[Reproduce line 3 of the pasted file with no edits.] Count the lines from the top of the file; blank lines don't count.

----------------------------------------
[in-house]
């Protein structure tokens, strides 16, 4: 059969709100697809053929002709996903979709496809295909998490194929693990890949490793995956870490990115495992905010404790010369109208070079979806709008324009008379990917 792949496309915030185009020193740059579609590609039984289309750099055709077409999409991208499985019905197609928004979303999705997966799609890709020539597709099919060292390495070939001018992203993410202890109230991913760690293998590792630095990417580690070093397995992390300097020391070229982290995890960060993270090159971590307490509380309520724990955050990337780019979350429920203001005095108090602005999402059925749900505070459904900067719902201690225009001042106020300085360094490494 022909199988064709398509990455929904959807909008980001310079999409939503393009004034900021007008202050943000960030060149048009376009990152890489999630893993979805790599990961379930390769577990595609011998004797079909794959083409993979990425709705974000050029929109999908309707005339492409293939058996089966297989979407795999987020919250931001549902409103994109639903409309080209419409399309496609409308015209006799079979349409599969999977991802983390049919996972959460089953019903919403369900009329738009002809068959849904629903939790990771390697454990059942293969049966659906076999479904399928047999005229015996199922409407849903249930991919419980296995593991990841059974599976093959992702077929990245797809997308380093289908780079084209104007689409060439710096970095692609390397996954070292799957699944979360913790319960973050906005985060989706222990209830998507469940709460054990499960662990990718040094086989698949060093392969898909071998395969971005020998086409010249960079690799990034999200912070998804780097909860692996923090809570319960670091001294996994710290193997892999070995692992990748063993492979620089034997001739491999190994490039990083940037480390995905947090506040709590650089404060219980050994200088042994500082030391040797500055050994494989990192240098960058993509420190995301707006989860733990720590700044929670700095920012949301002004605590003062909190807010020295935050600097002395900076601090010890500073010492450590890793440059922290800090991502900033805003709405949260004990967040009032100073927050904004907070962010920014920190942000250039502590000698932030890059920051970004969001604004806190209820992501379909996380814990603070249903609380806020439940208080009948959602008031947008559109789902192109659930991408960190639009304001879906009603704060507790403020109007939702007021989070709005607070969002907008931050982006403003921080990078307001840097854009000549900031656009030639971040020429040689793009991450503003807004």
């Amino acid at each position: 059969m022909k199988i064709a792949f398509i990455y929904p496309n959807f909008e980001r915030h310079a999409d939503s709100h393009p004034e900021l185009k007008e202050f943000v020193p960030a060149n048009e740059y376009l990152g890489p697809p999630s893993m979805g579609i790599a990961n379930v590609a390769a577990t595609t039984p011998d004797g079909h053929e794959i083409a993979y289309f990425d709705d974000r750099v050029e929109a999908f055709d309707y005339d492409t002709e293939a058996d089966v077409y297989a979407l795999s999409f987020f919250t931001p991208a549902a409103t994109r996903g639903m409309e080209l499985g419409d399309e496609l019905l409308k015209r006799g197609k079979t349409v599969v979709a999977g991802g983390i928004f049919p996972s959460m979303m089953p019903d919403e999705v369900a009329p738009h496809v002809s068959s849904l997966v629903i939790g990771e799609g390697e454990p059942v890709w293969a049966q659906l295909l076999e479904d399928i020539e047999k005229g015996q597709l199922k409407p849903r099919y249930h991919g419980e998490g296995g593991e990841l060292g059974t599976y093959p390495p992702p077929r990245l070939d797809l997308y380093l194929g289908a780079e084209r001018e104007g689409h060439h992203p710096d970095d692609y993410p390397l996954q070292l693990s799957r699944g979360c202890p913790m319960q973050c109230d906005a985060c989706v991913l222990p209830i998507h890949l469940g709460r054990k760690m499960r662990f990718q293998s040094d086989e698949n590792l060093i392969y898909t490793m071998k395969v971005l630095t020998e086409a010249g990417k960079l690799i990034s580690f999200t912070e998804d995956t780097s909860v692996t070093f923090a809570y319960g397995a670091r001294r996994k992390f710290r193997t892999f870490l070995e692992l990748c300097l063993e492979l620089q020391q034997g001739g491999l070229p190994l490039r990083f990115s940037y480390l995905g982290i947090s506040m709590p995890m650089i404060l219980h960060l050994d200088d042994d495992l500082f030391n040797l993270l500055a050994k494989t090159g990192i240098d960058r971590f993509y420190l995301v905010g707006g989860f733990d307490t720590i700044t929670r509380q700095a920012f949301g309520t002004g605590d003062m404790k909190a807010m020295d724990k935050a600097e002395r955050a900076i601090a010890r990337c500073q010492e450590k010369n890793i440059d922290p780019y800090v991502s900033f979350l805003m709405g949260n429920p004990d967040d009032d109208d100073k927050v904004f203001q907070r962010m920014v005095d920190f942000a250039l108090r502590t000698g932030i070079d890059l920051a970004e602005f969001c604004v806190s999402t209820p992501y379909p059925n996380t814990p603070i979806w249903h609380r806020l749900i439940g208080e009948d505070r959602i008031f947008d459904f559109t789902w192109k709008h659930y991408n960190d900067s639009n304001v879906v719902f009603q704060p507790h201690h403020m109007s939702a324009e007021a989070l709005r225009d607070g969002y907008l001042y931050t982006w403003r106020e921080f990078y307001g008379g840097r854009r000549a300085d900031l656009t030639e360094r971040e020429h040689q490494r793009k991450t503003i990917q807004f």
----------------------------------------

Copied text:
């Amino acid at each position: 059969m022909k199988i064709a792949f398509i990455y929904p496309n959807f909008e980001r915030h310079a999409d939503s709100h393009p004034e900021l185009k007008e202050f943000v020193p960030a060149n048009e740059y376009l990152g890489p697809p999630s893993m979805g579609i790599a990961n379930v590609a390769a577990t595609t039984p011998d004797g079909h053929e794959i083409a993979y289309f990425d709705d974000r750099v050029e929109a999908f055709d309707y005339d492409t002709e293939a058996d089966v077409y297989a979407l795999s999409f987020f919250t931001p991208a549902a409103t994109r996903g639903m409309e080209l499985g419409d399309e496609l019905l409308k015209r006799g197609k079979t349409v599969v979709a999977g991802g983390i928004f049919p996972s959460m979303m089953p019903d919403e999705v369900a009329p738009h496809v002809s068959s849904l997966v629903i939790g990771e799609g390697e454990p059942v890709w293969a049966q659906l295909l076999e479904d399928i020539e047999k005229g015996q597709l199922k409407p849903r099919y249930h991919g419980e998490g296995g593991e990841l060292g059974t599976y093959p390495p992702p077929r990245l070939d797809l997308y380093l194929g289908a780079e084209r001018e104007g689409h060439h992203p710096d970095d692609y993410p390397l996954q070292l693990s799957r699944g979360c202890p913790m319960q973050c109230d906005a985060c989706v991913l222990p209830i998507h890949l469940g709460r054990k760690m499960r662990f990718q293998s040094d086989e698949n590792l060093i392969y898909t490793m071998k395969v971005l630095t020998e086409a010249g990417k960079l690799i990034s580690f999200t912070e998804d995956t780097s909860v692996t070093f923090a809570y319960g397995a670091r001294r996994k992390f710290r193997t892999f870490l070995e692992l990748c300097l063993e492979l620089q020391q034997g001739g491999l070229p190994l490039r990083f990115s940037y480390l995905g982290i947090s506040m709590p995890m650089i404060l219980h960060l050994d200088d042994d495992l500082f030391n040797l993270l500055a050994k494989t090159g990192i240098d960058r971590f993509y420190l995301v905010g707006g989860f733990d307490t720590i700044t929670r509380q700095a920012f949301g309520t002004g605590d003062m404790k909190a807010m020295d724990k935050a600097e002395r955050a900076i601090a010890r990337c500073q010492e450590k010369n890793i440059d922290p780019y800090v991502s900033f979350l805003m709405g949260n429920p004990d967040d009032d109208d100073k927050v904004f203001q907070r962010m920014v005095d920190f942000a250039l108090r502590t000698g932030i070079d890059l920051a970004e602005f969001c604004v806190s999402t209820p992501y379909p059925n996380t814990p603070i979806w249903h609380r806020l749900i439940g208080e009948d505070r959602i008031f947008d459904f559109t789902w192109k709008h659930y991408n960190d900067s639009n304001v879906v719902f009603q704060p507790h201690h403020m109007s939702a324009e007021a989070l709005r225009d607070g969002y907008l001042y931050t982006w403003r106020e921080f990078y307001g008379g840097r854009r000549a300085d900031l656009t030639e360094r971040e020429h040689q490494r793009k991450t503003i990917q807004f």